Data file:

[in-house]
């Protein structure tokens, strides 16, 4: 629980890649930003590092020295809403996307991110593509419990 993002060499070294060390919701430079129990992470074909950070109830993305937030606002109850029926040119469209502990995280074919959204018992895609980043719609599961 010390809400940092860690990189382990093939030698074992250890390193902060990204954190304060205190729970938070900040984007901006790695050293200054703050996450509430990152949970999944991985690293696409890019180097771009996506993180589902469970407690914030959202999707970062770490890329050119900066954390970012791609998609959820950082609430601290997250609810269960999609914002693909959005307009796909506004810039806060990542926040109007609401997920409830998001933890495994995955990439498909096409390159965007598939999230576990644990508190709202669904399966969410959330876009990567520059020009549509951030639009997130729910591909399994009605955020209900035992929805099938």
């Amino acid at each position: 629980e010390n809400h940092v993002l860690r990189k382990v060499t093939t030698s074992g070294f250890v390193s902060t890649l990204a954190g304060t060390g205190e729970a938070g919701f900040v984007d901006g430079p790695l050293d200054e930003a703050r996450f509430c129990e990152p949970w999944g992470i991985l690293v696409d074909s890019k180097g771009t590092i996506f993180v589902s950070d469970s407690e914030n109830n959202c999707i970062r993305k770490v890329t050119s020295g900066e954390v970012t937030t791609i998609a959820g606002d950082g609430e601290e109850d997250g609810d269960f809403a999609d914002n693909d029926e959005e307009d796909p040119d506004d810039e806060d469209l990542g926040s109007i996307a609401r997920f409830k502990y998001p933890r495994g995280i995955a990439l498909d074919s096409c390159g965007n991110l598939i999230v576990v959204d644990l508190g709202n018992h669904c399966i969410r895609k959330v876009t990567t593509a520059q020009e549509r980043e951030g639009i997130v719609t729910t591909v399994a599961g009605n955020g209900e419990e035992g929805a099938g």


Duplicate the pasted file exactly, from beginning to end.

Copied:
[in-house]
């Protein structure tokens, strides 16, 4: 629980890649930003590092020295809403996307991110593509419990 993002060499070294060390919701430079129990992470074909950070109830993305937030606002109850029926040119469209502990995280074919959204018992895609980043719609599961 010390809400940092860690990189382990093939030698074992250890390193902060990204954190304060205190729970938070900040984007901006790695050293200054703050996450509430990152949970999944991985690293696409890019180097771009996506993180589902469970407690914030959202999707970062770490890329050119900066954390970012791609998609959820950082609430601290997250609810269960999609914002693909959005307009796909506004810039806060990542926040109007609401997920409830998001933890495994995955990439498909096409390159965007598939999230576990644990508190709202669904399966969410959330876009990567520059020009549509951030639009997130729910591909399994009605955020209900035992929805099938």
């Amino acid at each position: 629980e010390n809400h940092v993002l860690r990189k382990v060499t093939t030698s074992g070294f250890v390193s902060t890649l990204a954190g304060t060390g205190e729970a938070g919701f900040v984007d901006g430079p790695l050293d200054e930003a703050r996450f509430c129990e990152p949970w999944g992470i991985l690293v696409d074909s890019k180097g771009t590092i996506f993180v589902s950070d469970s407690e914030n109830n959202c999707i970062r993305k770490v890329t050119s020295g900066e954390v970012t937030t791609i998609a959820g606002d950082g609430e601290e109850d997250g609810d269960f809403a999609d914002n693909d029926e959005e307009d796909p040119d506004d810039e806060d469209l990542g926040s109007i996307a609401r997920f409830k502990y998001p933890r495994g995280i995955a990439l498909d074919s096409c390159g965007n991110l598939i999230v576990v959204d644990l508190g709202n018992h669904c399966i969410r895609k959330v876009t990567t593509a520059q020009e549509r980043e951030g639009i997130v719609t729910t591909v399994a599961g009605n955020g209900e419990e035992g929805a099938g």